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Polymer-based BioMEMS

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Polymer Microlens Array

Graphic demonstrating a ploymer microlens array

Microlens arrays have been widely used as essential components in many optical systems, including digital display, integral imaging, high-density data storage, and optical communications. In particular, the integration of microlens arrays with micro-light-emitting diodes (µ-LEDs) has become a promising solution to implanting light sources for applications that require high-resolution multisite illumination, for example, the rapidly progressing field of optical neural stimulation. We are developing novel polymer processing techniques for constructing microlens arrays in a rapid and cost-effective way. As an example, we have developed a vapor-induced, low-temperature dewetting process, which enables the formation of SU-8 microlens arrays on pre-patterned, heterogeneous polydimethylsiloxane substrates. 

Project Participant:  Xiaopeng Bi


Polymer Microneedle Array

Graphic of a polymer microneedle array


Microneedles based on microelectromechanical systems technologies can be utilized as an interface between an organic system and an external micro device, for either delivering a liquid substance such as a drug, protein, or nano-particles into the organism, or extracting biofluids from the organism for analysis. In addition, microneedles can be used as microelectrodes to interface with the nervous system for neural recording and stimulation. In this project, we have demonstrated a single-step backside ultraviolet lithography method, namely droplet backside exposure, for making slanted microneedle structures monolithically on a flexible polymer substrate. The length of the microneedles can be controlled precisely by tuning the volume of the SU-8 droplet, utilizing the wetting barrier phenomenon at a liquid-vapor-hydrophilic surface-hydrophobic surface interface.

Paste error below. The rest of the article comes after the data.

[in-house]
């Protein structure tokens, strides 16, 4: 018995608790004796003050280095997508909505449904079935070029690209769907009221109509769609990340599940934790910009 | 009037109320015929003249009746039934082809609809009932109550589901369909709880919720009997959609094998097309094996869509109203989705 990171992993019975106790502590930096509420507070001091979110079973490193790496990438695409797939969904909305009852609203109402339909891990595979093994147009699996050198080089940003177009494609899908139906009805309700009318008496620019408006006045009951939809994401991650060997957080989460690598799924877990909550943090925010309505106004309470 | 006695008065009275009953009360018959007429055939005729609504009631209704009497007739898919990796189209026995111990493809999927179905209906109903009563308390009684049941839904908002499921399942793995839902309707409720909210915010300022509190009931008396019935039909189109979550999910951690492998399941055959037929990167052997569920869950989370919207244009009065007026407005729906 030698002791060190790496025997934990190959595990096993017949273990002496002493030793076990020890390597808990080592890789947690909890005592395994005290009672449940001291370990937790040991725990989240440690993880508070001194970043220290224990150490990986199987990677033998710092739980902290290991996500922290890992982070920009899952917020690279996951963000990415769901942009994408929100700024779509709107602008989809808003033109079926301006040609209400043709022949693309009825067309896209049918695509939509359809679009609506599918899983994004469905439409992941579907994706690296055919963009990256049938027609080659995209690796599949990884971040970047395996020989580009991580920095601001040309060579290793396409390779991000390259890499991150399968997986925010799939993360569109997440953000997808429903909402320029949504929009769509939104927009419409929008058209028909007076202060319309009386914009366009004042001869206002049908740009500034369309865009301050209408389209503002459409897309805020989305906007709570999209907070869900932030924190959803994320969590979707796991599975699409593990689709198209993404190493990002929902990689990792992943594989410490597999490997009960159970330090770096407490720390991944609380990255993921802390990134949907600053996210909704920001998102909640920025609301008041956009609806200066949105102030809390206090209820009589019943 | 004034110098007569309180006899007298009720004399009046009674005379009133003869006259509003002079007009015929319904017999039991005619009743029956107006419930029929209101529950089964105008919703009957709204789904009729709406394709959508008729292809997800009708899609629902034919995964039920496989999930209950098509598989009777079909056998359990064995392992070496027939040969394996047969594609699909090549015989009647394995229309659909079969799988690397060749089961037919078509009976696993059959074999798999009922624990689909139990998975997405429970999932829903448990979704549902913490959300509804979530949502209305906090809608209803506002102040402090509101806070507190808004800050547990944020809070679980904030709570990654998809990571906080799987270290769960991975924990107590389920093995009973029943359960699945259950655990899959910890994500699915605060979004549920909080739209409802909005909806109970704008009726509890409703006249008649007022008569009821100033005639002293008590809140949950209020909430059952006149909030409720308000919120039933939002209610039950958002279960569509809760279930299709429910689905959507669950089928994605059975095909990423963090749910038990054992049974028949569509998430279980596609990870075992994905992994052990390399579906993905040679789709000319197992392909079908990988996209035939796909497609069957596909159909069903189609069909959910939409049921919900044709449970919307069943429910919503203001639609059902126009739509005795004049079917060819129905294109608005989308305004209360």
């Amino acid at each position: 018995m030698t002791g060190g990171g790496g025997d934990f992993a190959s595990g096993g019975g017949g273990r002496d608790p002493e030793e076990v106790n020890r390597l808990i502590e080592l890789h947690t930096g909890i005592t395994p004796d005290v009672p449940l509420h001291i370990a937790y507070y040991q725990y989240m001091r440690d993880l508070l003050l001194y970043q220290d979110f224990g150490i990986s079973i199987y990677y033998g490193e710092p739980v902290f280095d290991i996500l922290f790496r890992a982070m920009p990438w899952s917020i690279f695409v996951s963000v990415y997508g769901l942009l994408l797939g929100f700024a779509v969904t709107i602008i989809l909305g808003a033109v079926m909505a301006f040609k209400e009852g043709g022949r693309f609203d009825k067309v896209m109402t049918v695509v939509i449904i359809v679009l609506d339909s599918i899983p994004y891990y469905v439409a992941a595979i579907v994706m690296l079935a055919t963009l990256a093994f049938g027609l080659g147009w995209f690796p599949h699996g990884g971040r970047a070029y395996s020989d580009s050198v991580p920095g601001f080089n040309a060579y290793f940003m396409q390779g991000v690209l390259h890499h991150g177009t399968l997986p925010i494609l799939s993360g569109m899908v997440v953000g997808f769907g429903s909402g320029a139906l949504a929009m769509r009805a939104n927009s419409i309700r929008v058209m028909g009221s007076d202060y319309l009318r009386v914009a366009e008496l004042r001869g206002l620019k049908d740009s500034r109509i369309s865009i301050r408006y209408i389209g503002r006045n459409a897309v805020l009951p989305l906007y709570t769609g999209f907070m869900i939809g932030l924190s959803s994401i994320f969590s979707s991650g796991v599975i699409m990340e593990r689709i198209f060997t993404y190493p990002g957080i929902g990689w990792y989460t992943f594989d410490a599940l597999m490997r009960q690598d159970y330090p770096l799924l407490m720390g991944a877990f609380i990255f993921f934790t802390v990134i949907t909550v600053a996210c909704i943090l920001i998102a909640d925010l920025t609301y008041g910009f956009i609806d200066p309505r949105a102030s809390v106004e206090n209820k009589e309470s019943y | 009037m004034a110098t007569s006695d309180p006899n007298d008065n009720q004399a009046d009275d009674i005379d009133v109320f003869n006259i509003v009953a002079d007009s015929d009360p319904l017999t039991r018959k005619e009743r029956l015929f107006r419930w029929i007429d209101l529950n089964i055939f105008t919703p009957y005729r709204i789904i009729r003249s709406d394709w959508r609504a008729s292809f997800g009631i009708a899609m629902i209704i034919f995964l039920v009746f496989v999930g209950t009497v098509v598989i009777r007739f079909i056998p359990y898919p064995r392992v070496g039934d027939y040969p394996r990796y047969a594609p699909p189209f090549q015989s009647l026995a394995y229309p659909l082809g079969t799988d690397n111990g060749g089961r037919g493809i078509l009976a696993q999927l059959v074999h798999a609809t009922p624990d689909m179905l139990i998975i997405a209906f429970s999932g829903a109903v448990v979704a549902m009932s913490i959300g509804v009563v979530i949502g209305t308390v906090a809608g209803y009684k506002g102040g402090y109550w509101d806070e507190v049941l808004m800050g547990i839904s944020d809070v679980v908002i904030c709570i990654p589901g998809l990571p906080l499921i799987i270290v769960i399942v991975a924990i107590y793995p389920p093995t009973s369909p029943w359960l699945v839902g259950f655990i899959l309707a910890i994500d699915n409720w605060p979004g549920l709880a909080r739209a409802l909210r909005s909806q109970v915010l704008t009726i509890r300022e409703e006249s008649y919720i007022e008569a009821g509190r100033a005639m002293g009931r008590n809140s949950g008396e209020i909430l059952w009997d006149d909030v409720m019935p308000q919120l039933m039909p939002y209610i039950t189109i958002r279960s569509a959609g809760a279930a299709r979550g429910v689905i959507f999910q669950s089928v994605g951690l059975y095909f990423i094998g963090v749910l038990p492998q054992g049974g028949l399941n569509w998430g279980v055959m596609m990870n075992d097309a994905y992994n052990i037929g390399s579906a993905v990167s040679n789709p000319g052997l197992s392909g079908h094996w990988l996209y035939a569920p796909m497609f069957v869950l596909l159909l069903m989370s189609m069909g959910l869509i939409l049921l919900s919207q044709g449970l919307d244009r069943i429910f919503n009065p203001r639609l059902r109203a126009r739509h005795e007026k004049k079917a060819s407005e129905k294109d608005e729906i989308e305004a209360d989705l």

Project Participant:  Dr. Ki Yong Kwon


Intraocular Pressure Sensor 

Graphic of a intraocular pressure sensor

Glaucoma is a degenerative eye disease that is usually associated with elevated intraocular pressure (IOP) due to abnormally high production and/or retention of aqueous humor. Currently my group is developing a variety of flexible, highly responsive wireless intraocular pressure sensors for glaucoma management. Typically the sensor is comprised of an integrated planar MEMS coil and a variable capacitor. The devices are manufactured using polymer-based micromachining techniques. Current devices have achieved minimum and average pressure responsivities of 200 kHz/mmHg and of 490 kHz/mmHg in air and 200 kHz/mmHg and of 320 kHz/mmHg in water over a range of 0 to 100 mmHg. A maximum detection distance of 20 mm has been achieved in isotonic saline.

Project Participants: Brian Crum, Yue Guo